Over the last few days, some pretty nasty stuff has been happening in the US. An unarmed African American teenager, Mike Brown, was shot and killed by police. According to witnesses, he had his hands up in the air, and clearly wasn’t a threat. Locals were outraged, and conducted some peaceful street protests. But the local police department didn’t want them protesting, so they sent in the SWAT team and anti-riot officers to attack the protesters.
Here’s a video of one of the protests
You’ll see the protesters are peaceful, but the police nonetheless fired tear gas and rubber bullets at them. All in a residential area.
I watched about 20 minutes of footage on a live stream, leading up to the above video. Nothing seemed to be happening that would warrant such aggression by police.
Here’s a photo of someone who got shot with a rubber bullet
Here’s a video of the reporters getting hit by tear gas
The following video shows Al Jazeera America journalists being specifically targeted with tear gas, to stop them filming. The SWAT team then moves in and dismantles their equipment, then other officers follow the journalists and tell them to leave. Other journalists apparently received similar treatment, and all were ordered to turn off their cameras (including a FOX crew).
Here’s a video of a cop threatening to shoot a journalist
In this video, you can hear one of the police officers threaten to shoot a cameraman from Argus Radio:
Get the fuck out of here. You get that light off, or you’re getting shot with this!”
Journalists were arrested too
Two journalists were arrested during the unrest in Ferguson. One from The Washington Post and one from The Huffington Post.
Australia is becoming a police state like the US
Now I don’t want to get into a discussion about whether Mike was or wasn’t a threat. Nor whether this protest was entirely peaceful. I don’t know enough about either event to comment. But what I do know is that there’s no justification for firing tear gas and rubber bullets at journalists who are just reporting on events. And from all I saw, no justification for targeting the protesters either.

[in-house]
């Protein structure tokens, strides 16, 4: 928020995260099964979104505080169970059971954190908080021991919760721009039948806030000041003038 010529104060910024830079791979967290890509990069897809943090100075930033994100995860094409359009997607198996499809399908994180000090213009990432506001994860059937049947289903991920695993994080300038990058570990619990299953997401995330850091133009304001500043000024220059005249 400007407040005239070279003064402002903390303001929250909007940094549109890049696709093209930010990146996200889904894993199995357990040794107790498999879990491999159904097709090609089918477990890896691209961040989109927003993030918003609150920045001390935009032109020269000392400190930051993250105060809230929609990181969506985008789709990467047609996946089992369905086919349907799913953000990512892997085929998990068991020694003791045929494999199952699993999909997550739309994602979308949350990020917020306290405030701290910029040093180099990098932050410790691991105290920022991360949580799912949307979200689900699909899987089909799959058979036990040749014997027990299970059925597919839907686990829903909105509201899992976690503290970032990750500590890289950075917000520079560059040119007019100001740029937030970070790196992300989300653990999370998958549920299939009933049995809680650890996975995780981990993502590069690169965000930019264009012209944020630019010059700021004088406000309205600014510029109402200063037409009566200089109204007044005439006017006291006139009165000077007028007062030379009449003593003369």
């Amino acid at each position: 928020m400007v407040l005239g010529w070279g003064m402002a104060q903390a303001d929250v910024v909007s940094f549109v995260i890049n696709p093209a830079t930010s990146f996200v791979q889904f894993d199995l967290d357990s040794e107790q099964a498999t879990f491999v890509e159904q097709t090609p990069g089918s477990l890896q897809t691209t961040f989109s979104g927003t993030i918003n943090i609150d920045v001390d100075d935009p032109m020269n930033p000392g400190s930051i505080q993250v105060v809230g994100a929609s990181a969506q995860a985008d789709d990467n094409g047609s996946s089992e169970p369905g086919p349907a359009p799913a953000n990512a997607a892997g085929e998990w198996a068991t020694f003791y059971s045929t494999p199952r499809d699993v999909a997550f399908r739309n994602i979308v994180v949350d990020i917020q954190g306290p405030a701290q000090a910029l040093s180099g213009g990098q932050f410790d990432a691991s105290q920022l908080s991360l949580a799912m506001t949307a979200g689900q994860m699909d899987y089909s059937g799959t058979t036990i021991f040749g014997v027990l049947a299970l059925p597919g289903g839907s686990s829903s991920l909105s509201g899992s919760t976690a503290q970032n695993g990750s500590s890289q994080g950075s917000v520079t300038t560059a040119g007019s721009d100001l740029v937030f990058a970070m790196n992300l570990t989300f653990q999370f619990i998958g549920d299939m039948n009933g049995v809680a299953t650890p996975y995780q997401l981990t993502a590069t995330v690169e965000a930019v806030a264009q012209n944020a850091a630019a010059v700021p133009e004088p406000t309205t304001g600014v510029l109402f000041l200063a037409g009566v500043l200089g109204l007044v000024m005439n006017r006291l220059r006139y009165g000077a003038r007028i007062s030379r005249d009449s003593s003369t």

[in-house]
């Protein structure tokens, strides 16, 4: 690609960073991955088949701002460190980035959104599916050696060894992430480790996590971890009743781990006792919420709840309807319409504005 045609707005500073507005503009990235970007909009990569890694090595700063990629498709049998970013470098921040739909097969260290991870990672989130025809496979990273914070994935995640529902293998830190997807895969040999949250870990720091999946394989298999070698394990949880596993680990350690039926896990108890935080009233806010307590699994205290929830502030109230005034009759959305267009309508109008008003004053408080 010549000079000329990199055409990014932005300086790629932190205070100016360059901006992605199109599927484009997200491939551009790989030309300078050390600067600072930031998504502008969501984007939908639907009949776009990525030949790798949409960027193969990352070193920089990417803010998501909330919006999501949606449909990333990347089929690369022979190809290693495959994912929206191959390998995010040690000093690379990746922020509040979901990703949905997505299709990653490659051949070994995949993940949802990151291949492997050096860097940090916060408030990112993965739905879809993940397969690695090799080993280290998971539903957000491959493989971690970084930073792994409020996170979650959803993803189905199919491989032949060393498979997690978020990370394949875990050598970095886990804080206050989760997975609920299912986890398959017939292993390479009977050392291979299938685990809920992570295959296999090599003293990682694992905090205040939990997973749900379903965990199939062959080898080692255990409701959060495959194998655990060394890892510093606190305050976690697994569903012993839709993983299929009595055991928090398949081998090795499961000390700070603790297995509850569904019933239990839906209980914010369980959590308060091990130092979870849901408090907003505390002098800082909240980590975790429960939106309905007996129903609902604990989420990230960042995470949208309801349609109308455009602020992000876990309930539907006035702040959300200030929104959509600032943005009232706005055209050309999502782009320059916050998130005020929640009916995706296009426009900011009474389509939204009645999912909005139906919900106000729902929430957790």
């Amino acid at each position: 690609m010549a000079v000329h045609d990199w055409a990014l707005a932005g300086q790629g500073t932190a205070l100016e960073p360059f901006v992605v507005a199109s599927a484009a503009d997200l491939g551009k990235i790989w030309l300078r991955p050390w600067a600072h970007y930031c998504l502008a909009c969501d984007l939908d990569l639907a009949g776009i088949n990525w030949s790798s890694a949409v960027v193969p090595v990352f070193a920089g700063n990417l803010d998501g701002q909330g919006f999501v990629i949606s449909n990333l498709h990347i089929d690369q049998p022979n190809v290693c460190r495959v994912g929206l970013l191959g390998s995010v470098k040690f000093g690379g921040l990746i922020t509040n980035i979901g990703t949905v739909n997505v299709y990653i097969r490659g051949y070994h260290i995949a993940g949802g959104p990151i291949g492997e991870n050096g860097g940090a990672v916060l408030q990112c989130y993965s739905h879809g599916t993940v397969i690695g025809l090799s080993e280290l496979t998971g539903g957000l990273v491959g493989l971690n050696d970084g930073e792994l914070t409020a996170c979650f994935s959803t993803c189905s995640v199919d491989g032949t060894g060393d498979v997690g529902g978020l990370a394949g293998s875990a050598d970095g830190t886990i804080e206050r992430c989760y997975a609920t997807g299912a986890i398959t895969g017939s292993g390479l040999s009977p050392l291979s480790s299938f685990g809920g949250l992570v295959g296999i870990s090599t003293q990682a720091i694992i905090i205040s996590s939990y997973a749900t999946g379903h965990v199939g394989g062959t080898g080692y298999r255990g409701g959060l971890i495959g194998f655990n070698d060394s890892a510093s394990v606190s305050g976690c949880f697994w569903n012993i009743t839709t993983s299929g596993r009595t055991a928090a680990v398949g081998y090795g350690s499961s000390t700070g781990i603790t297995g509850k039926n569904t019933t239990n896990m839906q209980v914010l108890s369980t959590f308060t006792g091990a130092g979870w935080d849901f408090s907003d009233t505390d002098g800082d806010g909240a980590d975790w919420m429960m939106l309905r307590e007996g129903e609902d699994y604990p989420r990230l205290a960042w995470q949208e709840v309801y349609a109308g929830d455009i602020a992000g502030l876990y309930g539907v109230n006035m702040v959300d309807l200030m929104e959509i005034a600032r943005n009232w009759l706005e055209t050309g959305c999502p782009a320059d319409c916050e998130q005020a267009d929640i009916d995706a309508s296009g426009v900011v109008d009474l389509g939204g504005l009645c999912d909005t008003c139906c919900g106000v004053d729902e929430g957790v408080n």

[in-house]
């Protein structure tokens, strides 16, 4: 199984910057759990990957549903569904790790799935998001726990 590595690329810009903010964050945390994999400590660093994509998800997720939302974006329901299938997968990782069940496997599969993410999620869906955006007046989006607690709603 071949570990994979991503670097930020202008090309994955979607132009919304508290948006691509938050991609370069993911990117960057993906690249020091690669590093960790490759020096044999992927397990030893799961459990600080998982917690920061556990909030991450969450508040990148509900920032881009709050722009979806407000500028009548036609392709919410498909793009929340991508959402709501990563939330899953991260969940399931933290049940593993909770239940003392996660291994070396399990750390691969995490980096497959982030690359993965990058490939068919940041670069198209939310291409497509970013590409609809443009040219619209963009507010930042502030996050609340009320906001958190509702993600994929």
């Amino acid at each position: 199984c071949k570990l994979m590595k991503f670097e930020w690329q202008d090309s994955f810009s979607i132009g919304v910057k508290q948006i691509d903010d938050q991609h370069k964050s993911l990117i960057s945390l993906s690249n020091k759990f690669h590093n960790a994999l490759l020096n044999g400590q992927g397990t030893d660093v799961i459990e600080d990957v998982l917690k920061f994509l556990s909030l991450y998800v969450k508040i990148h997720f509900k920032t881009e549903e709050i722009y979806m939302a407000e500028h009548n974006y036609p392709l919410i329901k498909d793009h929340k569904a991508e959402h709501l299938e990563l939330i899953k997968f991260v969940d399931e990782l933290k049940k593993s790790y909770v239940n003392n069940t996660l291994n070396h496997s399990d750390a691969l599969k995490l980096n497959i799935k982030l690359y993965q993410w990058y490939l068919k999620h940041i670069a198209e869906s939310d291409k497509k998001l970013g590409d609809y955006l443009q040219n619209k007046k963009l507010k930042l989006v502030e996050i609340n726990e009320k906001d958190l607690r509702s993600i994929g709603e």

So my question is, could this happen in Australia?
We like to think that this sort of thing is just something that happens in other countries, but I’d draw your attention to a few recent law changes (and proposed changes) that suggest it might not be as unlikely as we think. Australia is definitely heading down the path of a police state.
- The Australian government wants to introduce laws that would make it a criminal offence for journalists to leak information relating to ASIO’s ‘special intelligence operations’ (a new type of operation in which ASIO officers have immunity from liability or prosecution if they do something unlawful). So if a journalist discovers an ASIO officer is doing something illegal, and reports it, s/he could go to jail for 5 years.
- Victoria recently introduced laws that give police the power to arrest people just for peacefully protesting. Without evidence. These new laws specifically target protesters.